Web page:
In Tennessee, a psychologist was sentenced to 5 months in prison, 5 months home detention and ordered to pay $63,000 in restitution for his scheme to defraud Medicare and Medicaid. The psychologist billed Medicare and Medicaid for services provided to beneficiaries at nursing homes that were not rendered. Some of the services billed were for dates of service that occurred after the beneficiaries' date of death or were for dates of service when the psychologist was not at the nursing home.

Medicaid Fraud

In California, a man was sentenced to 18 months imprisonment and ordered to pay $140,000 in restitution for mail fraud. The investigation revealed that the man submitted false information to obtain benefits for which he was not entitled including In-Home Support Services, an HHS-funded program.

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June 2007 Criminal Enforcement Report

Practitioners

In Massachusetts, a licensed practical nurse (LPN) was sentenced to 63 months in jail and ordered to pay $1,500 in fines and restitution for health care fraud and tampering with consumer products. While working at a nursing home, the LPN took pills that were prescribed to Medicaid patients for his own personal use. The investigation revealed that the LPN removed pills from blister cards, replaced them with pills that resembled what he took, and then used superglue to reattach the backing of the blister card.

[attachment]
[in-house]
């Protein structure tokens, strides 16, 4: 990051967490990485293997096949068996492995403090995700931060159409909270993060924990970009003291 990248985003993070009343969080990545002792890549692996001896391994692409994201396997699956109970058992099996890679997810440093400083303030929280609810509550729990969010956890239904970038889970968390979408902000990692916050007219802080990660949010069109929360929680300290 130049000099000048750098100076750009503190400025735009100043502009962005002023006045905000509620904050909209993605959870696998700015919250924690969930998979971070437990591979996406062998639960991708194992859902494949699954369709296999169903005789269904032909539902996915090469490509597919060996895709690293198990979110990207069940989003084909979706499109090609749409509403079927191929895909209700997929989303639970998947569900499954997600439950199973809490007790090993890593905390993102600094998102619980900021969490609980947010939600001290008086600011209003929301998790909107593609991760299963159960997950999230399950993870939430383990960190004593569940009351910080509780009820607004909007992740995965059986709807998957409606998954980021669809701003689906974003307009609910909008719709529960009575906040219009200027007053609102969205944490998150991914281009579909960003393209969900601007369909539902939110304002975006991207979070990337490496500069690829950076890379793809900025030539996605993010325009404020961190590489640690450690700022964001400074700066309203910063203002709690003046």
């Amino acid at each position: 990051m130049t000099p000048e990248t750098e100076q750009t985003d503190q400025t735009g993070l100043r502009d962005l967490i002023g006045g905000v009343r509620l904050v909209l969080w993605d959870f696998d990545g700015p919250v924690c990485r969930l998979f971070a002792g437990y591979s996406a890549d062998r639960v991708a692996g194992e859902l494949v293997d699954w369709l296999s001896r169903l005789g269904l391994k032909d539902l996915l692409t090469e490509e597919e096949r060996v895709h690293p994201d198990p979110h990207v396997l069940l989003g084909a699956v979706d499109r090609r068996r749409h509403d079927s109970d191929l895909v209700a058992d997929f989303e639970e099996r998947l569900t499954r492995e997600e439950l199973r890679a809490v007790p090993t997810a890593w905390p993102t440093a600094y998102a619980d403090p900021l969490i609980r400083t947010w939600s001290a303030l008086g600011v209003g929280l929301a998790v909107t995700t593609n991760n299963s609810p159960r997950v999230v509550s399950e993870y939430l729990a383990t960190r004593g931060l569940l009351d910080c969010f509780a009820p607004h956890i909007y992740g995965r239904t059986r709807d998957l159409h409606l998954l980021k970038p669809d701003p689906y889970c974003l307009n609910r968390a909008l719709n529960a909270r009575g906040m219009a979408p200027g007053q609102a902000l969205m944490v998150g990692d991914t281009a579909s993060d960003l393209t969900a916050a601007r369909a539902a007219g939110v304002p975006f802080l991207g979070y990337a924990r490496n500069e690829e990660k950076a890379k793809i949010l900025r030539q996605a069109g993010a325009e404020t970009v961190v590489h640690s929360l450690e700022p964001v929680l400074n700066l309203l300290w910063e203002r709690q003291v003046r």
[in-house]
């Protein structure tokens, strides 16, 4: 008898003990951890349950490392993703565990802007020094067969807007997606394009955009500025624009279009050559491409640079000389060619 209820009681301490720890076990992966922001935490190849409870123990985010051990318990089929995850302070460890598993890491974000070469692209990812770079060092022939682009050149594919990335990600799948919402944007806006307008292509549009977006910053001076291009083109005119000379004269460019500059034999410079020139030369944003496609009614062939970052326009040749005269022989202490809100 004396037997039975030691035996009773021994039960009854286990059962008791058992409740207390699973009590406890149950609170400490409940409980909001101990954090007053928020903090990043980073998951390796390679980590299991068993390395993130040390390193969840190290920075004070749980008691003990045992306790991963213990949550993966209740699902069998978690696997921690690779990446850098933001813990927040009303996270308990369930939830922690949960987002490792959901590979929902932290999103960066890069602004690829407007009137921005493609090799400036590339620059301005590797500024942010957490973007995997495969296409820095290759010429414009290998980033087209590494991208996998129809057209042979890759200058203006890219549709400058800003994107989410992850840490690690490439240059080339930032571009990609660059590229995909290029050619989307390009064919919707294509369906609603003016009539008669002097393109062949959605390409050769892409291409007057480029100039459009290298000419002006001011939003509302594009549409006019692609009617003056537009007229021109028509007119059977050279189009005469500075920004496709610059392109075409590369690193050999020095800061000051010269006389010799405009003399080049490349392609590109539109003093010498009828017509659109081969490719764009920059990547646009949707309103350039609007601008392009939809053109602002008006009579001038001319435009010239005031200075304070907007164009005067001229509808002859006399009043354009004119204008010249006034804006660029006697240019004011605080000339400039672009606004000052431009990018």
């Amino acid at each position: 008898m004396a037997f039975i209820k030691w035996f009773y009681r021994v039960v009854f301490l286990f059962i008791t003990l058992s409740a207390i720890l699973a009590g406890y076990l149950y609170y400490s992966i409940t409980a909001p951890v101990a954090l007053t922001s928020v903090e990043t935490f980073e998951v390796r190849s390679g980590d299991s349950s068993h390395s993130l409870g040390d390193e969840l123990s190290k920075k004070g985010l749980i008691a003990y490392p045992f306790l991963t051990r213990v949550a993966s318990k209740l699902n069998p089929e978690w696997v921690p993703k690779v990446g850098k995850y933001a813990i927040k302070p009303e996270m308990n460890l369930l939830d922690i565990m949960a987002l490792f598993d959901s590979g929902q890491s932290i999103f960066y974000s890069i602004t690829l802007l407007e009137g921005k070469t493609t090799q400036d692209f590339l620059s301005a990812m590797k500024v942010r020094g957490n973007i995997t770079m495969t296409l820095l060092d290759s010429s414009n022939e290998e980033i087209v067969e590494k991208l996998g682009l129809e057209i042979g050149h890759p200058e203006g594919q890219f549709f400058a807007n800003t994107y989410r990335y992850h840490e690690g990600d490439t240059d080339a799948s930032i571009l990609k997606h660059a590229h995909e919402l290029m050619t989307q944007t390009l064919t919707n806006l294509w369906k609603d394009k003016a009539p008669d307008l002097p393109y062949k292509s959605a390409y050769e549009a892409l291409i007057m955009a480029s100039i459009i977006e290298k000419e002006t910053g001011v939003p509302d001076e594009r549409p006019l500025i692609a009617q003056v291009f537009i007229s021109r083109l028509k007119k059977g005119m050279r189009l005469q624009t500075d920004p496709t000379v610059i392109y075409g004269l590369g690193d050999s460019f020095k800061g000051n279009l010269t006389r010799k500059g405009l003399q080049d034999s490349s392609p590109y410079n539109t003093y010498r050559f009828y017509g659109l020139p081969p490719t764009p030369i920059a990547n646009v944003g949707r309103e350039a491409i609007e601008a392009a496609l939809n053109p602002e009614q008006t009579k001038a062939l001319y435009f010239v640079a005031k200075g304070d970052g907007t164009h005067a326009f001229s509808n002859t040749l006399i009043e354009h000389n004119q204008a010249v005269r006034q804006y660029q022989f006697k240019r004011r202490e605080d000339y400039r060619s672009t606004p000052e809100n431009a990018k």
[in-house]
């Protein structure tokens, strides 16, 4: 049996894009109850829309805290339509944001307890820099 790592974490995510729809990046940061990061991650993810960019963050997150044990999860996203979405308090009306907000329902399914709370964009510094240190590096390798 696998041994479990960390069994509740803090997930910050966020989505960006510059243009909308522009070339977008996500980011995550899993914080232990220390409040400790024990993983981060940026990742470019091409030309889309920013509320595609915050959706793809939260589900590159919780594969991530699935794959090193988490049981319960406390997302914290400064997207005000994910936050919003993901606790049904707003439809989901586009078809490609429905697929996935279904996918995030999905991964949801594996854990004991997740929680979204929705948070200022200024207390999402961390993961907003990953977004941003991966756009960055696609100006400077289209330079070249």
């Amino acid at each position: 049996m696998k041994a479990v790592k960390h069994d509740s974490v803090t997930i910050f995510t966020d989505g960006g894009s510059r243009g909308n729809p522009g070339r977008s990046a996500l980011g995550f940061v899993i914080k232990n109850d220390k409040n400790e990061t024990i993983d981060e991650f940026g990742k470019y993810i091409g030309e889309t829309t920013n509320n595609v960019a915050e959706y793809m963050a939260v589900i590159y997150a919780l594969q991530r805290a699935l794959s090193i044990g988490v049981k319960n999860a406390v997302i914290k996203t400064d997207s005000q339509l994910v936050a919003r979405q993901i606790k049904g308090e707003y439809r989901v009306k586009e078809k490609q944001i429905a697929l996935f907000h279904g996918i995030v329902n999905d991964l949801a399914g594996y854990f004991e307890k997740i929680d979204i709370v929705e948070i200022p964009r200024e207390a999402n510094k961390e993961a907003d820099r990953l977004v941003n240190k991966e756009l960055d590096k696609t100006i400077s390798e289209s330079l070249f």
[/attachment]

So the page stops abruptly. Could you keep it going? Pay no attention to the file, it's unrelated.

Durable Medical Equipment

In Texas, a man was sentenced to 80 months incarceration and ordered to pay over $2 million for his involvement in a motorized wheelchair scheme. The man, who was found guilty after a 6-week trial, fraudulently marketed wheelchairs. As part of the scheme, the man transported over 500 Medicare beneficiaries from Louisiana to a Texas clinic. For each beneficiary he brought to the clinic, he received between $200 and $1,000 from various durable medical equipment suppliers. At the clinic, one of three doctors performed a psychiatric evaluation on beneficiaries and then signed certificates of medical necessity and prescriptions for wheelchairs.

Misuse of Grant Funds

In California, a woman was sentenced to 1 year in a county jail and ordered to pay $112,000 in restitution for her scheme to embezzle Government funds. While employed as an accounting clerk with the California Prevention and Education Project (CAL-PEP), the woman issued 46 unauthorized CAL-PEP checks to herself and to another individual. A program that receives HHS funds, CAL-PEP provides a broad range of services to people affected by HIV/AIDS.

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July 2007 Criminal Enforcement Report

Practitioners